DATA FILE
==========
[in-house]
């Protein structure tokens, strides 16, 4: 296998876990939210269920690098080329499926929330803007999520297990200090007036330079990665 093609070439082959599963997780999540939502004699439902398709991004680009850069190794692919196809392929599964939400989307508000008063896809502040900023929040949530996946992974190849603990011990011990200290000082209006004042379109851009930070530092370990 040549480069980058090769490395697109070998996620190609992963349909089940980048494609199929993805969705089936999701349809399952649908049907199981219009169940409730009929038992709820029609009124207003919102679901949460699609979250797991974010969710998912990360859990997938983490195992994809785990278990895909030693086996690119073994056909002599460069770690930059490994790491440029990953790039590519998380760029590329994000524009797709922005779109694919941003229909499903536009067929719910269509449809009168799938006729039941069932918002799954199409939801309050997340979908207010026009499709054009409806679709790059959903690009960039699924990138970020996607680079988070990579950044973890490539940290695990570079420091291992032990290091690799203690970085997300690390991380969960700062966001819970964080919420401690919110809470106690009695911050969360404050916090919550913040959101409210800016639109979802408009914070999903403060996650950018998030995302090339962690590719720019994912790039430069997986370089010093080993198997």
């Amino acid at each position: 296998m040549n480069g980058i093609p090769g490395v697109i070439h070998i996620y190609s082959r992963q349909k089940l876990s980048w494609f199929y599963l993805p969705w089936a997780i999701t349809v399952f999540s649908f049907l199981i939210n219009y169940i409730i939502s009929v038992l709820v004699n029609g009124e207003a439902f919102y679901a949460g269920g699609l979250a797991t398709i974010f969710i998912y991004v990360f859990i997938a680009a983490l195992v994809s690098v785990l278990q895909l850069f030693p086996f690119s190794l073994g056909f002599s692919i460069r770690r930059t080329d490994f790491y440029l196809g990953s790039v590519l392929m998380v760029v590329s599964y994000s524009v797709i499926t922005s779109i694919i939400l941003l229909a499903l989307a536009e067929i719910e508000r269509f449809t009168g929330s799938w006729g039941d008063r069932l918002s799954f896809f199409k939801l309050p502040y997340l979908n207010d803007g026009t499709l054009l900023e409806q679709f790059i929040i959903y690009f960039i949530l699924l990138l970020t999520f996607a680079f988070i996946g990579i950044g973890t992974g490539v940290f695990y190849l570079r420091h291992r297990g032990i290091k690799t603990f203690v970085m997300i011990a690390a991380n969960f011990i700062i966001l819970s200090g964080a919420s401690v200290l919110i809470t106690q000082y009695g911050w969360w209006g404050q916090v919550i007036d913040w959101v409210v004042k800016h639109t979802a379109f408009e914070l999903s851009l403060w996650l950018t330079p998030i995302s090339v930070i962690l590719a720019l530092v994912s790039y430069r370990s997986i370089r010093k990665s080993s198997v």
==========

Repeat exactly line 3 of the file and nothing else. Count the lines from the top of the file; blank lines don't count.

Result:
């Amino acid at each position: 296998m040549n480069g980058i093609p090769g490395v697109i070439h070998i996620y190609s082959r992963q349909k089940l876990s980048w494609f199929y599963l993805p969705w089936a997780i999701t349809v399952f999540s649908f049907l199981i939210n219009y169940i409730i939502s009929v038992l709820v004699n029609g009124e207003a439902f919102y679901a949460g269920g699609l979250a797991t398709i974010f969710i998912y991004v990360f859990i997938a680009a983490l195992v994809s690098v785990l278990q895909l850069f030693p086996f690119s190794l073994g056909f002599s692919i460069r770690r930059t080329d490994f790491y440029l196809g990953s790039v590519l392929m998380v760029v590329s599964y994000s524009v797709i499926t922005s779109i694919i939400l941003l229909a499903l989307a536009e067929i719910e508000r269509f449809t009168g929330s799938w006729g039941d008063r069932l918002s799954f896809f199409k939801l309050p502040y997340l979908n207010d803007g026009t499709l054009l900023e409806q679709f790059i929040i959903y690009f960039i949530l699924l990138l970020t999520f996607a680079f988070i996946g990579i950044g973890t992974g490539v940290f695990y190849l570079r420091h291992r297990g032990i290091k690799t603990f203690v970085m997300i011990a690390a991380n969960f011990i700062i966001l819970s200090g964080a919420s401690v200290l919110i809470t106690q000082y009695g911050w969360w209006g404050q916090v919550i007036d913040w959101v409210v004042k800016h639109t979802a379109f408009e914070l999903s851009l403060w996650l950018t330079p998030i995302s090339v930070i962690l590719a720019l530092v994912s790039y430069r370990s997986i370089r010093k990665s080993s198997v």